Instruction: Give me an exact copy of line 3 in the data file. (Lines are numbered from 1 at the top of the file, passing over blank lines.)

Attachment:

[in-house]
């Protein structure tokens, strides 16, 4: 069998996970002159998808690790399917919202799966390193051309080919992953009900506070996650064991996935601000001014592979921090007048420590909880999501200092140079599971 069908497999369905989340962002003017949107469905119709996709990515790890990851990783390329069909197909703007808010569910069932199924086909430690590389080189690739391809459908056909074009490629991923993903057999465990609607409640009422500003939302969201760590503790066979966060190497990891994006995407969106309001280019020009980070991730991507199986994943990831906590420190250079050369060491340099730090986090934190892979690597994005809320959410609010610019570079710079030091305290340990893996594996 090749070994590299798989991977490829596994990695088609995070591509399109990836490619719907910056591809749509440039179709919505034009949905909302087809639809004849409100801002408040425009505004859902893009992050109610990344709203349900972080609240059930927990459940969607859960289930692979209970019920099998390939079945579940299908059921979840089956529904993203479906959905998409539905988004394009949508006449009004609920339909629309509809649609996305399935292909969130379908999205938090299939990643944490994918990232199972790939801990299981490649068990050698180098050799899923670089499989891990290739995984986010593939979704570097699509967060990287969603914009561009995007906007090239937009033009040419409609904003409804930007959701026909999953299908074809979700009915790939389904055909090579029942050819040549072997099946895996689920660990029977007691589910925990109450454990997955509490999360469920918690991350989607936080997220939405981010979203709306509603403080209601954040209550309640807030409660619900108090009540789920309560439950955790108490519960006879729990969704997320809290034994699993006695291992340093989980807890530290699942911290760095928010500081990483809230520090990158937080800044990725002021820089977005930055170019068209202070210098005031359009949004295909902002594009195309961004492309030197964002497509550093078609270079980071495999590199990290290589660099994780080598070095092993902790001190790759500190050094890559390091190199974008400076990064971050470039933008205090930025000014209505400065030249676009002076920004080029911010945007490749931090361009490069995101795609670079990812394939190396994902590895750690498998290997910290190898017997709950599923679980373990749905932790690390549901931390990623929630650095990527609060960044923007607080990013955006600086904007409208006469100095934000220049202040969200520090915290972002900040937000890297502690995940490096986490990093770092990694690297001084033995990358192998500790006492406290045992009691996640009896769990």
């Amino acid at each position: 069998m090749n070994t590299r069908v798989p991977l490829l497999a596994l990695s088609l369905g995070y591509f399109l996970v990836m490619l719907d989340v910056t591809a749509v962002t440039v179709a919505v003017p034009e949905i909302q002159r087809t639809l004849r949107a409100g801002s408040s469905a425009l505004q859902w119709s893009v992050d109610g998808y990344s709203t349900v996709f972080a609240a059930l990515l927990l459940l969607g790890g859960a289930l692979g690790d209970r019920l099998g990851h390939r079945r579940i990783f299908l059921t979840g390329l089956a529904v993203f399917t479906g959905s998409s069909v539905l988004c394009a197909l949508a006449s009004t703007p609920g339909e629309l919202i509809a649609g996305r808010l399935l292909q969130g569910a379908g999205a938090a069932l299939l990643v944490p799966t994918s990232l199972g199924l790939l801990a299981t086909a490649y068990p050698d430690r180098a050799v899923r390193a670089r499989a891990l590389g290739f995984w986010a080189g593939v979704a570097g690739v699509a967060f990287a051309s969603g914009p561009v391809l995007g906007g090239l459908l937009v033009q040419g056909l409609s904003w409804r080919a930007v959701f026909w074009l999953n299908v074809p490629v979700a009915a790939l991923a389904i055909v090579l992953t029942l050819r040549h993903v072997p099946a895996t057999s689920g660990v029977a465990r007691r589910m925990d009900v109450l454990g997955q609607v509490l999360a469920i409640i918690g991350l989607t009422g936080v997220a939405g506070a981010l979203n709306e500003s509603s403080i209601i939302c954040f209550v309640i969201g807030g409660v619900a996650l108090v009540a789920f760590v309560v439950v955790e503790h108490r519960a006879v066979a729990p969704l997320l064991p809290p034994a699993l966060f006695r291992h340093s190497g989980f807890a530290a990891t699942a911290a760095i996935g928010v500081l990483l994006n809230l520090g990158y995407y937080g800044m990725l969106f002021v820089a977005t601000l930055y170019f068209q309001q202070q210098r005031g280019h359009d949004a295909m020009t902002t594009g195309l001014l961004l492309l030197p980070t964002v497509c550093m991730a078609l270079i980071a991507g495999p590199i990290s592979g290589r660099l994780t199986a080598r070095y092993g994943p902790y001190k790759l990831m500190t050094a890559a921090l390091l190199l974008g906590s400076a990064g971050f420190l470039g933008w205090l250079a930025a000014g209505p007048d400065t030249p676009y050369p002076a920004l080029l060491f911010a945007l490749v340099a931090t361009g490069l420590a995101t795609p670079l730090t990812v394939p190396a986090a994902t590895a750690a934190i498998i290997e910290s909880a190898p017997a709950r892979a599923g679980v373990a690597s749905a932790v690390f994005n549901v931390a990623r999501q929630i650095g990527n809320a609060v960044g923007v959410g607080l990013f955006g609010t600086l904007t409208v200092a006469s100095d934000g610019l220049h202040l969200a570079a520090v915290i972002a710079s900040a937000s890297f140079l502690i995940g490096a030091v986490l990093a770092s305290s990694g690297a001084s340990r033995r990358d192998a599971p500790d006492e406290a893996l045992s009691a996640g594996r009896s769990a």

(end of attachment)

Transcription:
């Amino acid at each position: 069998m090749n070994t590299r069908v798989p991977l490829l497999a596994l990695s088609l369905g995070y591509f399109l996970v990836m490619l719907d989340v910056t591809a749509v962002t440039v179709a919505v003017p034009e949905i909302q002159r087809t639809l004849r949107a409100g801002s408040s469905a425009l505004q859902w119709s893009v992050d109610g998808y990344s709203t349900v996709f972080a609240a059930l990515l927990l459940l969607g790890g859960a289930l692979g690790d209970r019920l099998g990851h390939r079945r579940i990783f299908l059921t979840g390329l089956a529904v993203f399917t479906g959905s998409s069909v539905l988004c394009a197909l949508a006449s009004t703007p609920g339909e629309l919202i509809a649609g996305r808010l399935l292909q969130g569910a379908g999205a938090a069932l299939l990643v944490p799966t994918s990232l199972g199924l790939l801990a299981t086909a490649y068990p050698d430690r180098a050799v899923r390193a670089r499989a891990l590389g290739f995984w986010a080189g593939v979704a570097g690739v699509a967060f990287a051309s969603g914009p561009v391809l995007g906007g090239l459908l937009v033009q040419g056909l409609s904003w409804r080919a930007v959701f026909w074009l999953n299908v074809p490629v979700a009915a790939l991923a389904i055909v090579l992953t029942l050819r040549h993903v072997p099946a895996t057999s689920g660990v029977a465990r007691r589910m925990d009900v109450l454990g997955q609607v509490l999360a469920i409640i918690g991350l989607t009422g936080v997220a939405g506070a981010l979203n709306e500003s509603s403080i209601i939302c954040f209550v309640i969201g807030g409660v619900a996650l108090v009540a789920f760590v309560v439950v955790e503790h108490r519960a006879v066979a729990p969704l997320l064991p809290p034994a699993l966060f006695r291992h340093s190497g989980f807890a530290a990891t699942a911290a760095i996935g928010v500081l990483l994006n809230l520090g990158y995407y937080g800044m990725l969106f002021v820089a977005t601000l930055y170019f068209q309001q202070q210098r005031g280019h359009d949004a295909m020009t902002t594009g195309l001014l961004l492309l030197p980070t964002v497509c550093m991730a078609l270079i980071a991507g495999p590199i990290s592979g290589r660099l994780t199986a080598r070095y092993g994943p902790y001190k790759l990831m500190t050094a890559a921090l390091l190199l974008g906590s400076a990064g971050f420190l470039g933008w205090l250079a930025a000014g209505p007048d400065t030249p676009y050369p002076a920004l080029l060491f911010a945007l490749v340099a931090t361009g490069l420590a995101t795609p670079l730090t990812v394939p190396a986090a994902t590895a750690a934190i498998i290997e910290s909880a190898p017997a709950r892979a599923g679980v373990a690597s749905a932790v690390f994005n549901v931390a990623r999501q929630i650095g990527n809320a609060v960044g923007v959410g607080l990013f955006g609010t600086l904007t409208v200092a006469s100095d934000g610019l220049h202040l969200a570079a520090v915290i972002a710079s900040a937000s890297f140079l502690i995940g490096a030091v986490l990093a770092s305290s990694g690297a001084s340990r033995r990358d192998a599971p500790d006492e406290a893996l045992s009691a996640g594996r009896s769990a």